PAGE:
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The Rebirth of TZ750B  No 000316    by Kerry Wilton

The story of the purchase, rebuild and first use since 1978 of my twinshock TZ750 is probably like many similar projects all over the world.  There are the usual themes:  the need to own the bike, the agonising over how much it cost, the search for parts to make it more than a museum piece, and the usual effort to make it look and run the way it did in its heyday. 

In this case there was one complicating factor: the bike was in New Zealand and I live in Dubai, in the Middle East.  However, we have worked around that, but I’m getting ahead a little. 

( Picture: Kerry's TZ750B chassis  during the restoration.)

My interest in TZ started in 1981 when a friend lent me his 350B for a few laps at a club meeting.  To that point I had only road-raced an RM125(!) Suzuki, and a variety of British bikes, mostly BSA’s.  Four laps and I was hooked.  My 450 Desmo Ducati went, and its place in Mum and Dad’s garage was promptly filled with a very tidy TZ250C.  This bike taught me more about riding than 10 others.  Club-level results were OK on the 250.  Perhaps it was this and my ‘budget racer’ status that led to useful practical advice and spares at economical prices from  an Auckland (New Zealand) Yamaha dealer and long-time road racer.  At that time, hidden in the back of Bob’s shop was a 750 twinshock TZ.  It hadn’t been used for a couple of years at that point (more on that later), and hadn’t been regularly raced for a couple more, as Bob had bought a 750D.   Being familiar with the way the 250 made its power I couldn’t imagine what the 750 must be like.  All I could do to satisfy my curiosity was to collect a few period magazine articles in which proven riders did their best to describe the 750 against the standards of the day.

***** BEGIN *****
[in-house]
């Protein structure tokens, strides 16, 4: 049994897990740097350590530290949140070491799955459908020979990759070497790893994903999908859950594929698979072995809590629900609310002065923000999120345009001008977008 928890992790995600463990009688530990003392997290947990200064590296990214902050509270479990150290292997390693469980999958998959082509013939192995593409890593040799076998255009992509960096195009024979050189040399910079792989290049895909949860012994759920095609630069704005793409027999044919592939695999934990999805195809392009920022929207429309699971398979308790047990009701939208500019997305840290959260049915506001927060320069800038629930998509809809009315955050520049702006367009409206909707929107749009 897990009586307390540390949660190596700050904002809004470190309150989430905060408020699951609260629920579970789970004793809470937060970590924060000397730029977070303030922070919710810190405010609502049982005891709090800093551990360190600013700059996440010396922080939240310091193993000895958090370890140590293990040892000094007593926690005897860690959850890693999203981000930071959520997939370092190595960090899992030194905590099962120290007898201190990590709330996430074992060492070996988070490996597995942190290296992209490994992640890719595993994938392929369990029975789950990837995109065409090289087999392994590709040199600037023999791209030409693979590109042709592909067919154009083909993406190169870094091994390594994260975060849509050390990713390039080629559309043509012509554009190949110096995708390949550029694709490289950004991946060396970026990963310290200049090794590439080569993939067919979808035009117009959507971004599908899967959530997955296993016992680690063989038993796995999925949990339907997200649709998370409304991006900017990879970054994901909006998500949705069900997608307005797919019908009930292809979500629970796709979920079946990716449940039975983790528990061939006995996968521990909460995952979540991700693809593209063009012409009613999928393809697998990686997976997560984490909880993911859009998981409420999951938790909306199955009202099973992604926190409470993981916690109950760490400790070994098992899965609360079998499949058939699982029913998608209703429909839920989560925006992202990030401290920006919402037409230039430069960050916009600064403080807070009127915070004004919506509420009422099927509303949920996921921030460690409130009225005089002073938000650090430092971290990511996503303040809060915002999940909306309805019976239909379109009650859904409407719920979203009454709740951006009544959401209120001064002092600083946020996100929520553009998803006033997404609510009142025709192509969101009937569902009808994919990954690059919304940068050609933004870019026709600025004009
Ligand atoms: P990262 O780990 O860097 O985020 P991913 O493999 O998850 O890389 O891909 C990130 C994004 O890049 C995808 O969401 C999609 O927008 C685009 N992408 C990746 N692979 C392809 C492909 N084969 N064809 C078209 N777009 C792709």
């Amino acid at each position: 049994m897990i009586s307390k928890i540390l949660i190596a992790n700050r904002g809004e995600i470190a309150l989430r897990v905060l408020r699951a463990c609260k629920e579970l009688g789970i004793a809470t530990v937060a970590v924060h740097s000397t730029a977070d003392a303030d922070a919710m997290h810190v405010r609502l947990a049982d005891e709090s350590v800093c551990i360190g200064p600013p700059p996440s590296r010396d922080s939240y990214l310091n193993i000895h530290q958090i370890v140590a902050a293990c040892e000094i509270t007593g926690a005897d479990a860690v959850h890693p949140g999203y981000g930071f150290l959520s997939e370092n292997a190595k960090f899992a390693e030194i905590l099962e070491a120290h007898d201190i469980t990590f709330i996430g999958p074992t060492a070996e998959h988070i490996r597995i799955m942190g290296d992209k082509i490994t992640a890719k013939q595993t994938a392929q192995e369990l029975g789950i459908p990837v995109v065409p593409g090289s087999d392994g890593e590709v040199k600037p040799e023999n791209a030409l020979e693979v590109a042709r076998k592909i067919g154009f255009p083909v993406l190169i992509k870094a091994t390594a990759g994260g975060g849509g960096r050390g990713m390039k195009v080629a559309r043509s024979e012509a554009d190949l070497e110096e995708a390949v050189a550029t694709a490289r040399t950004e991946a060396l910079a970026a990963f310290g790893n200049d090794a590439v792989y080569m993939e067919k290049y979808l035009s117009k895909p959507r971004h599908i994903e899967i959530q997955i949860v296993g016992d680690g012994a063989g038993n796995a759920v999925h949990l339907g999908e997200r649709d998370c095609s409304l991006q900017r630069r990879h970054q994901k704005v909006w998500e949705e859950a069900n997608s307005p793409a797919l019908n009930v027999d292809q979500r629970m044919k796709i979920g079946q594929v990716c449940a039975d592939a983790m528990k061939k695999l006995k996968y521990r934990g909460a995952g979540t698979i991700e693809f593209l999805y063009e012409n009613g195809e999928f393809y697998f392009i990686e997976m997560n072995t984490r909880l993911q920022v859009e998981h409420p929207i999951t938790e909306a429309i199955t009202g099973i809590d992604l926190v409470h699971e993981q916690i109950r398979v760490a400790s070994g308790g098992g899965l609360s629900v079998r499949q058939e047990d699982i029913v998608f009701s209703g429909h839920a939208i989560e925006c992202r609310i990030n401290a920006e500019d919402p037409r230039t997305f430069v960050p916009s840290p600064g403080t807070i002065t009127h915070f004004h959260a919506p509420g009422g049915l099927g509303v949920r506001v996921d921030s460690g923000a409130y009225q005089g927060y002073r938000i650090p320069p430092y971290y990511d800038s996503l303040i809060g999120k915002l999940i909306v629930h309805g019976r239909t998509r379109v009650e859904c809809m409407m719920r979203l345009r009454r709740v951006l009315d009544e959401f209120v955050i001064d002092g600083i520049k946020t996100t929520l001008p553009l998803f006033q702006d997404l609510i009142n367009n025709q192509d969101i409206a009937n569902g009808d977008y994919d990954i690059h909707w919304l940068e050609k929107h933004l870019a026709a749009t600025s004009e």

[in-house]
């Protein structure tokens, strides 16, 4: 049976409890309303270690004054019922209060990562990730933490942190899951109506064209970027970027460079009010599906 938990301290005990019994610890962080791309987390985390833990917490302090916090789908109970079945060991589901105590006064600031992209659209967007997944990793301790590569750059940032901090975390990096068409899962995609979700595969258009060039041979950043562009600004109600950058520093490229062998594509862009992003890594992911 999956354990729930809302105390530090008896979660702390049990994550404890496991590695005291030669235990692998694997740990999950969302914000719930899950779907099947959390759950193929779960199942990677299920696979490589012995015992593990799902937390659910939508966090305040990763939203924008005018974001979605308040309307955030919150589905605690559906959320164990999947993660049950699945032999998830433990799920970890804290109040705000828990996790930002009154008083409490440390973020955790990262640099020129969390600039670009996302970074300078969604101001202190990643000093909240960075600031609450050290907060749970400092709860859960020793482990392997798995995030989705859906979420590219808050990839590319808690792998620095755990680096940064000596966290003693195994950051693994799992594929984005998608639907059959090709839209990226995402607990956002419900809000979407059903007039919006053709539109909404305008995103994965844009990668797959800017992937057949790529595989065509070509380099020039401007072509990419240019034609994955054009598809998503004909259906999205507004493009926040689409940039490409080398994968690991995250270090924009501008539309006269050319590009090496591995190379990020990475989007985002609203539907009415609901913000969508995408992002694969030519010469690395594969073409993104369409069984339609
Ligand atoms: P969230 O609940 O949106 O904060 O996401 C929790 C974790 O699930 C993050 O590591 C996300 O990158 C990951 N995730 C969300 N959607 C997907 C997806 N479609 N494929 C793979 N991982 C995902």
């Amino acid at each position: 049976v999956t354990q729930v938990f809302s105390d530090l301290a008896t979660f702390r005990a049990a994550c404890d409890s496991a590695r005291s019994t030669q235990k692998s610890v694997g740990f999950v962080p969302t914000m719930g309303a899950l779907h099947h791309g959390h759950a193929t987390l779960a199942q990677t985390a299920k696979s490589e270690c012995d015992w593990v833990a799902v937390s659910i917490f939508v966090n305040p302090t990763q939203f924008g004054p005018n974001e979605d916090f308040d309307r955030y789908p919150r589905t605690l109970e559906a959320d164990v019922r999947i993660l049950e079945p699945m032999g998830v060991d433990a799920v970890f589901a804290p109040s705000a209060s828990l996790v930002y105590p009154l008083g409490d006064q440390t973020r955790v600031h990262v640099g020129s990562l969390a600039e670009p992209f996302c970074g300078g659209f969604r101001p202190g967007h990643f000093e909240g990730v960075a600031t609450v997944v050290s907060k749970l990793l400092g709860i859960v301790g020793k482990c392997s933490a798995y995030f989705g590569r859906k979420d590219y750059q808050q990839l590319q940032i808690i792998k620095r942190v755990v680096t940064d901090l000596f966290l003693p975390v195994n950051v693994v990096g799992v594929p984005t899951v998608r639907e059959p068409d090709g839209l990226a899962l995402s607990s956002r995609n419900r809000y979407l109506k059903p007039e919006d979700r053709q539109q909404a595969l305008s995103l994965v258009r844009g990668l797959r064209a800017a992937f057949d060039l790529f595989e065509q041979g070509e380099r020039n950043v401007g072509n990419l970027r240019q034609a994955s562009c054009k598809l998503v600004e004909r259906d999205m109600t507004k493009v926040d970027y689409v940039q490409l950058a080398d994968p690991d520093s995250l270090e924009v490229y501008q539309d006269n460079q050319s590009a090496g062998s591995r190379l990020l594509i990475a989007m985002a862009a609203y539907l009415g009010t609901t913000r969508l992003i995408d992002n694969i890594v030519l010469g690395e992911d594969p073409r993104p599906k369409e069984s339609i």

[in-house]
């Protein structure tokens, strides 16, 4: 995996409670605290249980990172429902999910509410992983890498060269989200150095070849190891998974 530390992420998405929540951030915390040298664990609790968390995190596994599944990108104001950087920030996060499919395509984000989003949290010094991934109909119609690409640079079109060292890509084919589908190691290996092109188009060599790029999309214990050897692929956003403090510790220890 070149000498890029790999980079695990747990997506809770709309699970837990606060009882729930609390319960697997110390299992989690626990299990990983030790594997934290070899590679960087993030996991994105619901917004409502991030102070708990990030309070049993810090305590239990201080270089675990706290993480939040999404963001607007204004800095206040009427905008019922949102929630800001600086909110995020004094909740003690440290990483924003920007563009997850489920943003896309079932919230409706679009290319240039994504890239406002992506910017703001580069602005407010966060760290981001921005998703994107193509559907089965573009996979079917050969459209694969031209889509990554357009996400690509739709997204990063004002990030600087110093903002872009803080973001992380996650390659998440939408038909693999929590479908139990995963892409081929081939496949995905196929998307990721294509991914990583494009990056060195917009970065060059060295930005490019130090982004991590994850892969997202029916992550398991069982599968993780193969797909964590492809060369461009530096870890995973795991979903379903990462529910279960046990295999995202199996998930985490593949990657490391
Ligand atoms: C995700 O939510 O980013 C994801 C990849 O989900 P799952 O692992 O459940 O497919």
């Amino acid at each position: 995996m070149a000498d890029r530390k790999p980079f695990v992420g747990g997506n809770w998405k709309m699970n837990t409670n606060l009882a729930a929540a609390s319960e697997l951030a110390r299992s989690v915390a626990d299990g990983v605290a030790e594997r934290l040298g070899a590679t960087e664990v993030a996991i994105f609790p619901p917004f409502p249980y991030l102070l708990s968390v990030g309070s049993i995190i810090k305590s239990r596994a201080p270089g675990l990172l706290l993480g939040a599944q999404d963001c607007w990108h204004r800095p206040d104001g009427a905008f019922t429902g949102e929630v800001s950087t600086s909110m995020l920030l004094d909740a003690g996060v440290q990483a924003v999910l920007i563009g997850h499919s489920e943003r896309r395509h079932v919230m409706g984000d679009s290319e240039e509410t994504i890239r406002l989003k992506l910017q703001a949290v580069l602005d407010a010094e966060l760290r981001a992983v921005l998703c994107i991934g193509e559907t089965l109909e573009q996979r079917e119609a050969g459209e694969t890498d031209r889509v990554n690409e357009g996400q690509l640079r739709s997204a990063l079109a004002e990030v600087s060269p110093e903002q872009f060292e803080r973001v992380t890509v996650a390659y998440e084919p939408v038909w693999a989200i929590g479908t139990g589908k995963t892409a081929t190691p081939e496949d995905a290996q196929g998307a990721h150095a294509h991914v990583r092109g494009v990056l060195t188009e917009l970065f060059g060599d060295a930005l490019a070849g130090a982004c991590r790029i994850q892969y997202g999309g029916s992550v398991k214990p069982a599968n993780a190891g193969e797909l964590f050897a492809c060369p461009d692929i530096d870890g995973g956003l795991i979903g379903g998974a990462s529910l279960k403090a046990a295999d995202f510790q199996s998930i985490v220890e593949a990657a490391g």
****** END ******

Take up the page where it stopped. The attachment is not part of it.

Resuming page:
Seeing a TZ750 in use in New Zealand was not common at that time, as the international Marlboro series had folded in the late seventies.  (Not that there were ever very many 750’s in our part of the world.  Currently, we think that there might be 12 in the country, mostly twinshock bikes).  Even if I could ever afford to buy one, the running costs alone would surely keep me poor.  In 1981 Bob told me that the 750 cost him (at his prices) about $5 per mile to run.  At 2001 prices, I believe that it is currently NZ$20/mile, or a little under 8 Pounds/mile.  Never mind all that, I thought, as I was sure that the value of the 750’s would grow faster than I could save and put them out of reach of bona fide thrill-seekers, I mean users (like me!).  Consequently, from then until late 2000, I raced the 250C, 350B and F, TA125 amongst others, with some time away courtesy of 15 years in the Royal New Zealand Air Force.

In 2000 some things changed.  Out of the air force and into a job in the Middle East released some funds and I needed a new toy.  About this time we heard that Bob had decided to sell his collection of Yamaha road-racers.  Unbelievably, the 750B and a little used 750C were available, the 750D having been sold several years before.  I asked my brother, Alistair, to have a talk to Bob.  He did.  The price was competitive with those advertised for sale overseas and a few spares would come with either bike.

In August 2000 I had to make a decision about which to buy: the ‘B’ or the ‘C’, or a (likely) well-used unknown bike from overseas?  How to choose?  In the end I settled the 750B  in New Zealand.  The bike was actually a 700 (with it’s original barrels) and though sold in 1975 was not used until about 1976.  Bob was the only owner and had had two minor ‘get-offs’.  The only part missing was the clutch lever and mount - a battle casualty (and I had a spare).  It had had one (we think) engine rebuild, though it was at the end of its second rebuild when it was parked, and was fitted with ‘one up, three down’ exhaust pipes – apparently the first set made for a 750 by New Zealander Mike Sinclair (at the time of writing, head engineer with Max Biaggi).  The original pipes were there too.  Nothing was butchered, bodged, damaged or rounded, i.e. the near-perfect rebuild proposition.  The only drawback was that the whole bike was quite ‘tired’, having sat for 20+ years, and required at least cosmetic attention to every part.  Incidentally, the last person to ride the bike was one S.M.B Hailwood prior to his I.O.M. return in 1978.  At the time Hailwood lived in Auckland and rode both the B and D 750’s on many practice laps of the local circuit.